Hinduism; a basic overview of this eastern religion and philosophy.

Essay by OpheliaDrowndCollege, UndergraduateA+, April 2003

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"Follow the migration of mankind from East to West along the sun's course and along the track of the world's magnetic currents; observe its long voyage from Asia to Europe, from India to France.....At its starting point in India, the birthplace of races and religions, the womb of the world...."

- Jules Michelet (1789-1874) French writer:

From the beginning of her history, India has adored and idealized, not soldiers and statesmen, not men of science and leaders of industry, not even poets and philosophers, who influence the world by their deeds or by their words, but those rarer and more chastened spirits, whose greatness lies in what they are and not in what they do: men who have stamped infinity on the thought and life of the country. To a world given over to the pursuit of power and pleasure, wealth and glory, they declared the reality of the unseen world and the call of the spiritual life.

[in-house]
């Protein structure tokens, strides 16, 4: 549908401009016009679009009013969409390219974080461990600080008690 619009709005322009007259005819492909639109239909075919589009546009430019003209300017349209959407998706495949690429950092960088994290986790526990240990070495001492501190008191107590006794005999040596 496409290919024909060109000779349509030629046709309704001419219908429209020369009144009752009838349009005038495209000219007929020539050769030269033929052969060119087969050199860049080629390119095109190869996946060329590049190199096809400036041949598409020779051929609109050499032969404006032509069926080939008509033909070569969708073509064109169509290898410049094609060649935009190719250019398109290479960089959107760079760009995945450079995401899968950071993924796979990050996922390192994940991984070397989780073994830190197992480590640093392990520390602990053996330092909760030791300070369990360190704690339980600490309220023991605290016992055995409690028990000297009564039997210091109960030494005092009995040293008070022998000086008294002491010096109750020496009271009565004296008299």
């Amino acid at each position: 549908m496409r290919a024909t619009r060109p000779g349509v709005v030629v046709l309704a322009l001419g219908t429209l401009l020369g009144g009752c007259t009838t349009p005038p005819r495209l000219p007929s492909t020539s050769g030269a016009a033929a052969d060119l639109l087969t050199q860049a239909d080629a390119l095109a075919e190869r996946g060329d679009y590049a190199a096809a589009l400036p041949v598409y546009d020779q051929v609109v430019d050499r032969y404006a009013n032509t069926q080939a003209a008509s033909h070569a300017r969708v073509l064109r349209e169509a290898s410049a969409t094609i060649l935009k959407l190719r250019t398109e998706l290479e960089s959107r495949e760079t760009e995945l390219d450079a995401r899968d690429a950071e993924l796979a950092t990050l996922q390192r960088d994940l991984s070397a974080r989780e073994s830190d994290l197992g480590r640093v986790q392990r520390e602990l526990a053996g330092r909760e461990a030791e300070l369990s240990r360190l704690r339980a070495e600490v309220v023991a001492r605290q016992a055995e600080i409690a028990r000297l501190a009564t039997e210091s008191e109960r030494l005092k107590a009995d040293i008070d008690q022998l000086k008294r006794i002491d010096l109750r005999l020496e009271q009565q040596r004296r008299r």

This ideal had dominated the Indian religious landscape for over forty centuries. Hinduism, known as Sanatana Dharma, or everlasting religion, to its followers, differs from Christianity and other Western religions in that it does not have a single founder, a specific theological system, a single system of morality, or a central religious organization. It consists of "thousands of different religious groups that have evolved in India since 1500 BCE." 1

Hinduism has grown to become the world's third largest religion, after Christianity and Islam. 1 It claims about 762 million followers - 13% of the world's population. 7 It is the dominant religion in India and Nepal, and among the Tamils in Sri Lanka. According to the Yearbook of American & Canadian Churches, there are about 1.1 million Hindus in the U.S. 5 However, the American Religious Identification Survey is believed...